On Easter Sunday, 2003, John Wilferth, a dynamic thirty-seven-year-old financial advisor, experienced a devastating status epilepticus seizure for over five hours. Two days later, he woke to find himself with a rare cognitive disorderapartial long-term memory loss combined with severe impairment of his short-term memory function. Not only had much of Johnas past disappeared, the way in which he experienced the present had changed radically. What is it like when you cannot remember what happened an hour, or even five minutes ago? How do you work? How do you plan your life? How do you even go shopping, hold a conversation, or take a simple walk without getting lost? Johnas seizure left him able to function intelligently in the moment, with his personality intact. But his inability to remember made it extremely difficult to perform countless ordinary tasks. His condition also profoundly challenged his sense of identity as it left him feeling stranded in the momentalost in the hereawith only weak and perpetually disappearing ties to the immediate past. Lost in the Here, by Johnas wife Melinda, chronicles the Wilferthsa life for two years following the status seizure as they face a multitude of extraordinary trials. Readers first meet John and Melinda within a gripping account of the status episode. After learning important details about the coupleas prior life together, they accompany the Wilferths through many remarkable incidents, variously horrifying, uplifting, or humorous, as the family deals with the ramifications of Johnas condition and he courageously attempts to re-enter mainstream society. In time, readers follow John to Germany, where he steps dangerously far out on one of medicineas sharpest and most controversial cutting edges by undergoing stem-cell injections to treat both his epilepsy and his memory dysfunction. Afterward, they return home with him to witness increasingly telling occurrences that strongly suggest improvement in his memory function. These incidents culminate with John working through the night to perform an exceptional cognitive featacomposing an important letter embodying a complex legal argumentathat requires both long- and short-term memory. The next morning, in a jubilant scene, John makes copies of the letter and staples them on doors and walls of the Wilferthsa home out of pride for his achievement and to insure that he does not forget what he accomplished the night before. Though this event marks the limit of Johnas physiological recovery to date, he has recently developed new methods to compensate for his cognitive impairment, thereby achieving much greater autonomy. These methods and how they help him to achieve greater autonomy are explained in the final chapter, where his new-found independence is reflected by several heartening incidents in which he ventures out into the wider world on his own. The book ends triumphantly in a funny and wonderful occurrence that demonstrates how unstoppable John is and enables the reader to more fully understand how the Wilferthsa love, faith, and moxie will continue to sustain them.toward him, but the nurse I had been talking to took my arm: aHoney, calm down. Hea#39;s having a grand mal seizure. Theya#39;ll take care of him.a A few seconds later, the gurney disappeared through swinging doors. The nurse continued asking me anbsp;...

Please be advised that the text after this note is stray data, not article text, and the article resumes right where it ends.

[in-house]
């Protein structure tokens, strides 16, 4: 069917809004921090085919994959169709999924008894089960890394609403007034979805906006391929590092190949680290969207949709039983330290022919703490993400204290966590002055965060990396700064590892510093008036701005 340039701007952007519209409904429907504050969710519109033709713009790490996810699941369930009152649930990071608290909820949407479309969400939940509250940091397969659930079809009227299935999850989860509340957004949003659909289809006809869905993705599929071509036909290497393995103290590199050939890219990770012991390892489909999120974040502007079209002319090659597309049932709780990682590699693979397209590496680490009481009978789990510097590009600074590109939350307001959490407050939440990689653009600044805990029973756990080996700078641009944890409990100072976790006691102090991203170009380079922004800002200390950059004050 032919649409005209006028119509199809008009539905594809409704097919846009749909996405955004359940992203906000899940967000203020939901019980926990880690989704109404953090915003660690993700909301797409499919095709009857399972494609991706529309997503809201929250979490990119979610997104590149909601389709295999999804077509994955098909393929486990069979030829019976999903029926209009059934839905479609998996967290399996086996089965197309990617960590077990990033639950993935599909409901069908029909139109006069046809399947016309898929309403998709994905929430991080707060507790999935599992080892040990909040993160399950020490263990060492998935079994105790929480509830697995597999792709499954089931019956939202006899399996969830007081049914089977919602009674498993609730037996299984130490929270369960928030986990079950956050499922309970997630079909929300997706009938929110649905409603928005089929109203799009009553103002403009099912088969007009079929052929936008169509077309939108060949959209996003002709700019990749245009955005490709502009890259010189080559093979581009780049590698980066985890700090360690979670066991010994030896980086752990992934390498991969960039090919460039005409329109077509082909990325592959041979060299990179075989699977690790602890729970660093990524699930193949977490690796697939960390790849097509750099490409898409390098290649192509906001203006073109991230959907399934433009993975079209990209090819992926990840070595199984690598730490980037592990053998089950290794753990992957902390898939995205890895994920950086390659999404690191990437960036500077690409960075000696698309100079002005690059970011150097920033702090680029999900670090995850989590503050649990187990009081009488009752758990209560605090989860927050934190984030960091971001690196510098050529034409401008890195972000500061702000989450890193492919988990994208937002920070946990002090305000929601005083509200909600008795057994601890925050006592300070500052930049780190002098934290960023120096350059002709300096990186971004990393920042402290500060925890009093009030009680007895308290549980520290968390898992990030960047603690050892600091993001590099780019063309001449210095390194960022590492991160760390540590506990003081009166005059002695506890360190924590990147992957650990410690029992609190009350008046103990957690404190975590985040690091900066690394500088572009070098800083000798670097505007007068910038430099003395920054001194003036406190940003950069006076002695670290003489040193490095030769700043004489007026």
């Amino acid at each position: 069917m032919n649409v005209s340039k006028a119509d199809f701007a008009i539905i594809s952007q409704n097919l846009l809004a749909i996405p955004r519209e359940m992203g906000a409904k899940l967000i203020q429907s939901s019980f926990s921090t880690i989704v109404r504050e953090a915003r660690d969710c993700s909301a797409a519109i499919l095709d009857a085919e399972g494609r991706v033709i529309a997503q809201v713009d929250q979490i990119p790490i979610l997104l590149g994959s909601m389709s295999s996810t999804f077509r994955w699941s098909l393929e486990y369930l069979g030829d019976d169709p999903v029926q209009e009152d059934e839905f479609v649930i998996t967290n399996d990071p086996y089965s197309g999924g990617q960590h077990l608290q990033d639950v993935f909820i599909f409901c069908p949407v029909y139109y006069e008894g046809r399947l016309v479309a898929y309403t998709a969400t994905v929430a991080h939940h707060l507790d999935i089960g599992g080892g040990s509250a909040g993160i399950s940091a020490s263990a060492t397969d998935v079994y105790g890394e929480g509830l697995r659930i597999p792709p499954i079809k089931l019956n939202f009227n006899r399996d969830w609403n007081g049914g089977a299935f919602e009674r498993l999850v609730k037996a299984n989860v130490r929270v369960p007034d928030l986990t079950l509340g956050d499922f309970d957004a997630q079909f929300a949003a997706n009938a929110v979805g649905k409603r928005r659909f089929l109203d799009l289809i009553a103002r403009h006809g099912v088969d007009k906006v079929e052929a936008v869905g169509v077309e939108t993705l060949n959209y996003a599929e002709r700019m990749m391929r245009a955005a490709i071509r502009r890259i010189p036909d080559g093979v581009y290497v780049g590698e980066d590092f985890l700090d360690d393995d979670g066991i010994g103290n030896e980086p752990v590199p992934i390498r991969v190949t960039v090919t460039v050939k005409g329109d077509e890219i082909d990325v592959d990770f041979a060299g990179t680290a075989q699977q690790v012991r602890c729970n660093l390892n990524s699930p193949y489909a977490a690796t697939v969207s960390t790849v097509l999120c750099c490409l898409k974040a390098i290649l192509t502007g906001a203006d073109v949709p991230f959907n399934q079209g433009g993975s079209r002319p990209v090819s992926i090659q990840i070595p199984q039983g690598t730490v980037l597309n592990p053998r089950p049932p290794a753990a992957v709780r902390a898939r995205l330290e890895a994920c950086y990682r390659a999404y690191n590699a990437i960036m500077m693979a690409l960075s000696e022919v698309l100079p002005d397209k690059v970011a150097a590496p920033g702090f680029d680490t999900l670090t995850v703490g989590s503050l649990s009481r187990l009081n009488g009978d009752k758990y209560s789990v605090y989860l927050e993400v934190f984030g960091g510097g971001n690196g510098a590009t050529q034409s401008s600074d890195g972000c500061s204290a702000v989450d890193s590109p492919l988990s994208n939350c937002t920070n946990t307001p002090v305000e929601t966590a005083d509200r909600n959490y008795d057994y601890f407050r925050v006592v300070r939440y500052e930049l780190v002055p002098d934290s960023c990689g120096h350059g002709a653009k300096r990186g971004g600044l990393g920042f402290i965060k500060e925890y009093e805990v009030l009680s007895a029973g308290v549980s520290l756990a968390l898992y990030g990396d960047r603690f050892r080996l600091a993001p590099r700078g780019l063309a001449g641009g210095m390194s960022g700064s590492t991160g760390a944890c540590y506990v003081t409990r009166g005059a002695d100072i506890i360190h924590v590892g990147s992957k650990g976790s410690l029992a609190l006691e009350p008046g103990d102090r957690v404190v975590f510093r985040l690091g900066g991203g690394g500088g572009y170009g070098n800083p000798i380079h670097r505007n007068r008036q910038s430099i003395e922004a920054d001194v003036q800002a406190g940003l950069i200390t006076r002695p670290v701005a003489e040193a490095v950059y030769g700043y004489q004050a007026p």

|Title||:||Lost in the Here|
|Author||:||Melinda Dame Wilferth|
|Publisher||:||Xlibris Corporation - 2008-05-21|